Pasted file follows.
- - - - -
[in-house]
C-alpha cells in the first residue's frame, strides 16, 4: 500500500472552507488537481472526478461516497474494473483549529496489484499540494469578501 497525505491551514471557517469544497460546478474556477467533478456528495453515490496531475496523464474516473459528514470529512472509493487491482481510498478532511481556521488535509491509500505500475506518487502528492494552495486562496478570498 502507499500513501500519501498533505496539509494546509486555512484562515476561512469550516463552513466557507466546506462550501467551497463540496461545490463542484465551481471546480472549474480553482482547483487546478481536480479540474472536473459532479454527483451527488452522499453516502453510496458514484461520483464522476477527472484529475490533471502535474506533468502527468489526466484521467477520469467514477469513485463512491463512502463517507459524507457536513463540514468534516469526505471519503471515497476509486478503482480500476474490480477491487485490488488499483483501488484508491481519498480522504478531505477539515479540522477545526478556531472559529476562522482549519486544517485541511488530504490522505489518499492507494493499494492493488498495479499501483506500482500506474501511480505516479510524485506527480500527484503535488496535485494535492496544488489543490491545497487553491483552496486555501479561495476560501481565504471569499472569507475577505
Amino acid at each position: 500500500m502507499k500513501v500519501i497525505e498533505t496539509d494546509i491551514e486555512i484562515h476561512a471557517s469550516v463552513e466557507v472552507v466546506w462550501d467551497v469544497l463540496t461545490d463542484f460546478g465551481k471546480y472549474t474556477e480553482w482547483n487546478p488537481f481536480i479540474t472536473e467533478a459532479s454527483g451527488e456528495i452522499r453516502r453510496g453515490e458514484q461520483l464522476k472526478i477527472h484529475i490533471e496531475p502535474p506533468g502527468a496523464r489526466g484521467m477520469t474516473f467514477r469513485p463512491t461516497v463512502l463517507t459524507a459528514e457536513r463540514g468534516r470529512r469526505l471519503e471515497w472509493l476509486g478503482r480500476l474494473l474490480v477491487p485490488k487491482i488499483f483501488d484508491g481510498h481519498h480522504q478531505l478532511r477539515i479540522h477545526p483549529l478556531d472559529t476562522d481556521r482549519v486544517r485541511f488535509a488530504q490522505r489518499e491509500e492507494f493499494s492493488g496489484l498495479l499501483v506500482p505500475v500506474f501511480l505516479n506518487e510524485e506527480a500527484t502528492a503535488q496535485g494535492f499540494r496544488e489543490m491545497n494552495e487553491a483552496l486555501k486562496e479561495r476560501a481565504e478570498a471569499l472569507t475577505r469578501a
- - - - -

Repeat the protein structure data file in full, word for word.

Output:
[in-house]
C-alpha cells in the first residue's frame, strides 16, 4: 500500500472552507488537481472526478461516497474494473483549529496489484499540494469578501 497525505491551514471557517469544497460546478474556477467533478456528495453515490496531475496523464474516473459528514470529512472509493487491482481510498478532511481556521488535509491509500505500475506518487502528492494552495486562496478570498 502507499500513501500519501498533505496539509494546509486555512484562515476561512469550516463552513466557507466546506462550501467551497463540496461545490463542484465551481471546480472549474480553482482547483487546478481536480479540474472536473459532479454527483451527488452522499453516502453510496458514484461520483464522476477527472484529475490533471502535474506533468502527468489526466484521467477520469467514477469513485463512491463512502463517507459524507457536513463540514468534516469526505471519503471515497476509486478503482480500476474490480477491487485490488488499483483501488484508491481519498480522504478531505477539515479540522477545526478556531472559529476562522482549519486544517485541511488530504490522505489518499492507494493499494492493488498495479499501483506500482500506474501511480505516479510524485506527480500527484503535488496535485494535492496544488489543490491545497487553491483552496486555501479561495476560501481565504471569499472569507475577505
Amino acid at each position: 500500500m502507499k500513501v500519501i497525505e498533505t496539509d494546509i491551514e486555512i484562515h476561512a471557517s469550516v463552513e466557507v472552507v466546506w462550501d467551497v469544497l463540496t461545490d463542484f460546478g465551481k471546480y472549474t474556477e480553482w482547483n487546478p488537481f481536480i479540474t472536473e467533478a459532479s454527483g451527488e456528495i452522499r453516502r453510496g453515490e458514484q461520483l464522476k472526478i477527472h484529475i490533471e496531475p502535474p506533468g502527468a496523464r489526466g484521467m477520469t474516473f467514477r469513485p463512491t461516497v463512502l463517507t459524507a459528514e457536513r463540514g468534516r470529512r469526505l471519503e471515497w472509493l476509486g478503482r480500476l474494473l474490480v477491487p485490488k487491482i488499483f483501488d484508491g481510498h481519498h480522504q478531505l478532511r477539515i479540522h477545526p483549529l478556531d472559529t476562522d481556521r482549519v486544517r485541511f488535509a488530504q490522505r489518499e491509500e492507494f493499494s492493488g496489484l498495479l499501483v506500482p505500475v500506474f501511480l505516479n506518487e510524485e506527480a500527484t502528492a503535488q496535485g494535492f499540494r496544488e489543490m491545497n494552495e487553491a483552496l486555501k486562496e479561495r476560501a481565504e478570498a471569499l472569507t475577505r469578501a